If you are looking for a unique and unforgettable experience, the Convent Route in Yucatán is the best option. This route will take you to the most beautiful convents and monasteries built during the colonial era. You will be able to admire the architecture and history of these places, as well as enjoy the natural beauty of the region. We invite you to follow this route and discover the hidden treasures of Yucatán.

From Yucatán to Michoacán, there are several convent routes in Mexico. All were built in the 16th century and survive as examples of the ‘spiritual conquest’.  In 124, the Franciscan friars arrived and settled in the territories of the present-day states of Hidalgo, Puebla, Michoacán and Yucatán. They quickly identified the Yucatán peninsula, a territory densely populated by the Maya. The evangelizing vigour was such that Merida is the only city in Mexico whose cathedral was built entirely in the 16th century, but beyond the capital, large convents were also erected across the peninsula.

Former Convent of San Bernardino de Siena – Valladolid


This is one of the oldest and most important colonial complexes in the state. It was founded around 1552 -the second one built in Latin America-; since then, the construction of the church and the cloister began.

Its exterior is notable for the series of battlements crowning the walls and the long arches reminiscent of medieval fortresses; inside, there is a remarkable Baroque altarpiece. In the garden there is a waterwheel raised over the Cenote Sis-há from which pre-Columbian and viceroyalty pieces have been extracted and are exhibited in the convent itself.


Convent of San Antonio de Padua – Izamal



It has the largest enclosed atrium in America and the second largest in the world, after St. Peter’s Basilica in Rome. It is built on the pre-Hispanic foundation of an important Mayan sanctuary dedicated to the cult of Itzamná, formerly known as the House of the Heads and the Lightning. It was visited in 1993 by His Holiness Pope John Paul II, marking his only visit to Yucatan.




Ex Convent Of San Antonio De Padua – Tekit


Known as “lugar del derramamiento” in pre-Hispanic times, this place belonged to the Maní de Tutul Xiú chiefdom and was one of the most important towns. It is known for the manufacture of typical Yucatecan regional costumes such as guayaberas, filipinas, hipiles and embroidered blouses. It is located south of Merida, near the archaeological zone of Mayap. Among its tourist attractions you will find: the ex-convent of San Antonio de Padua, built in the XVI century, and the chapel of San Cristobal.



Convent of San Francisco de Asis – Oxkutzkab

Oxkutzcab is well known in the state to produce sweet oranges, also known among the Yucatecans as “La China”. The geographical position of Oxkutzcab is privileged as it is located 7 km from the Loltun Caves and only 20 minutes from Uxmal. The Convent of San Francisco de Asis is of Tuscan style, it has a simple smooth but very beautiful façade, in the choir window it has some small carved stone details that adorn it, the figures are a carved cross, two crowned lions, two finials and the figures of the sun and the moon, a little further up we can see the figure of San Francisco de Asis to whom this church was dedicated and that next to him can be appreciated 3 belfries in which bells were once placed.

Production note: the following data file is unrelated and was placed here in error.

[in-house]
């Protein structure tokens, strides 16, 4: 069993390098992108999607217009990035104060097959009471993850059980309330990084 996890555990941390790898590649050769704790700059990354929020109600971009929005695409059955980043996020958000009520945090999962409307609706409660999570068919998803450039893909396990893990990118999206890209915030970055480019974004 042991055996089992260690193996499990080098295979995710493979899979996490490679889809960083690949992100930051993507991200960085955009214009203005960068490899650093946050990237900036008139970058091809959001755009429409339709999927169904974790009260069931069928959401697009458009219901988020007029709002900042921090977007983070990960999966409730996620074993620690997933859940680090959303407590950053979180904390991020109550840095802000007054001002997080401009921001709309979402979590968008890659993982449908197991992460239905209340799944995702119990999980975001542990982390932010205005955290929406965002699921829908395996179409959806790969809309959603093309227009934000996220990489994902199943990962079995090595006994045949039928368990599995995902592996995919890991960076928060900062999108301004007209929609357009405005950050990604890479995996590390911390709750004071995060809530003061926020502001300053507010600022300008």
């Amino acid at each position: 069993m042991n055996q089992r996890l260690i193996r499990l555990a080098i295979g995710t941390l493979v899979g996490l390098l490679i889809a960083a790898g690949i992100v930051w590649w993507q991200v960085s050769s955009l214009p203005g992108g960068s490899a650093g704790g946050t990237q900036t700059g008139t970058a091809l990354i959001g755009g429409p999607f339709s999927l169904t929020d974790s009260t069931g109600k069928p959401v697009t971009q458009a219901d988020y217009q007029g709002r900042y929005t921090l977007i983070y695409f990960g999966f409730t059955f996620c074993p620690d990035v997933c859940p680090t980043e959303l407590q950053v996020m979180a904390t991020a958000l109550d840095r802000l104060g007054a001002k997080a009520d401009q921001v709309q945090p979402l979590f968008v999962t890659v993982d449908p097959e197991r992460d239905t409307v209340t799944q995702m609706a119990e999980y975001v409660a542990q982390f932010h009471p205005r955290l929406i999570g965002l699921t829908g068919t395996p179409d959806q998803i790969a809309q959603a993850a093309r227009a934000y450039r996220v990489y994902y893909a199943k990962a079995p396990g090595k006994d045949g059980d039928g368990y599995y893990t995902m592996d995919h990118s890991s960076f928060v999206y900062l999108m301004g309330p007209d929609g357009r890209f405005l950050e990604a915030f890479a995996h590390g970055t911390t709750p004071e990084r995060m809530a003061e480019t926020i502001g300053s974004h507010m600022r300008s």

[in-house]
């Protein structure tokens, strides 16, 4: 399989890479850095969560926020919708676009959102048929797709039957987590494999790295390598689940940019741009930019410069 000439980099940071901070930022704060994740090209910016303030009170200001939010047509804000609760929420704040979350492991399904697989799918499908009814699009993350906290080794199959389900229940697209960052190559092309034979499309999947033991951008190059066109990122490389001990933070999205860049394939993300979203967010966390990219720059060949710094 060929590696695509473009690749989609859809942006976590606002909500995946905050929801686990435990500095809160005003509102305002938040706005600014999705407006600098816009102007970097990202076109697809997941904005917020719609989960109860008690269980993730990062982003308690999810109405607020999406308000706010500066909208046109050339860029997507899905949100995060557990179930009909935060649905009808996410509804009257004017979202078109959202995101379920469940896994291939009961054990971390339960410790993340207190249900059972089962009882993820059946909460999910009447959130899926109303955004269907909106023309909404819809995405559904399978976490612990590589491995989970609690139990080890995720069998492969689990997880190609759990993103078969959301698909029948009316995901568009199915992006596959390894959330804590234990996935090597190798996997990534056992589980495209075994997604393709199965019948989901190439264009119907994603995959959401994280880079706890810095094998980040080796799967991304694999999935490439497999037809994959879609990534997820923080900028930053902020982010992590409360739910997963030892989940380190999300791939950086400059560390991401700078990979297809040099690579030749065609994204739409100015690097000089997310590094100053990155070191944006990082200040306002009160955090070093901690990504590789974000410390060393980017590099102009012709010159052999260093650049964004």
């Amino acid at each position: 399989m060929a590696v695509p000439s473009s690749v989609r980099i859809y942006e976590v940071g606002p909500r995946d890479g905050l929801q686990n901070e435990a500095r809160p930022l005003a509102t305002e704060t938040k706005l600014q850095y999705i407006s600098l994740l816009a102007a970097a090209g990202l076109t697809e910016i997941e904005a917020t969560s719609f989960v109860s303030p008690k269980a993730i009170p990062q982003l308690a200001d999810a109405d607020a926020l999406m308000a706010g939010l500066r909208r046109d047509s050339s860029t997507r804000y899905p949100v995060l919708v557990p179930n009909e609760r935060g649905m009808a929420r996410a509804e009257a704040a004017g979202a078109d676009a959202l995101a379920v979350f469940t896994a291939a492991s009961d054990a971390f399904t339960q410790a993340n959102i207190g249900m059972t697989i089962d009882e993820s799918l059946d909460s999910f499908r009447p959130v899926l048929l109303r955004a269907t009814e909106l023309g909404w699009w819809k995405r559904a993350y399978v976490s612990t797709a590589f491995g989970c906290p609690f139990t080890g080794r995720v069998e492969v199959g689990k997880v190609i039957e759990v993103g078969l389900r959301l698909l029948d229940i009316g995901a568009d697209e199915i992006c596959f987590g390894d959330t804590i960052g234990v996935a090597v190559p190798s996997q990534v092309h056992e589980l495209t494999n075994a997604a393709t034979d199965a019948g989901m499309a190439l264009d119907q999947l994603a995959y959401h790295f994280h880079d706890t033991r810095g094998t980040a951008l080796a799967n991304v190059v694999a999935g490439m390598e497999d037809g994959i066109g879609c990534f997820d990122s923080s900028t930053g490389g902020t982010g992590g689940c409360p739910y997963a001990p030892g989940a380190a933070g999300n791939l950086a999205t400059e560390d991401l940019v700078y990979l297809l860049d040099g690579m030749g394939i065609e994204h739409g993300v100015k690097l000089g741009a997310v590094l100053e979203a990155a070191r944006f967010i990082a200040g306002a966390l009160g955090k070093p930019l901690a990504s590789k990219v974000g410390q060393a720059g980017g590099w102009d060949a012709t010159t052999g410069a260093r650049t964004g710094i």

Ex-Convent and Parish of San Antonio de Padua -Ticul


Thanks to its remarkable beauty, this site has earned the nickname of La Perla del Sur (The Pearl of the South). Its parish was built because of the quests undertaken by Fray Diego de Landa to evangelise the settlers. The façade of the church is simple, but it has details that make it look beautiful, its smooth walls with small irregular stones cover it completely, at the entrance there is a large wooden door in which the frame has two sets of masonry columns, each one holding the figures of San Antonio de Padua.



Convent of the Virgin of the Assumption – Muna


Muna “Place of soft or tender water”, head of the municipality of the same name. In pre-Hispanic times it belonged to the “Tutul Xiu” chiefdom and after the conquest it remained under the regime of the encomiendas of Don Alonzo Rosado in 1700. The church in honour of the Virgin of the Assumption, in the municipality of Muna (in the south of the state), began to be built on May 11, 1691, according to the inscription inside the temple, which dates to the end of the 17th century, when the convent was extended to build the sanctuary, the cloister and the corridors.





Maní deserves special mention, which in its time housed the largest of the Mayan chiefdoms and was therefore the place chosen by the Franciscans to build the first permanent convent complex in the entire peninsula in 1549.


It is also interesting to note that several of these convents are higher than the rest of the buildings surrounding them, and this is because they were built on top of ancient pyramids.



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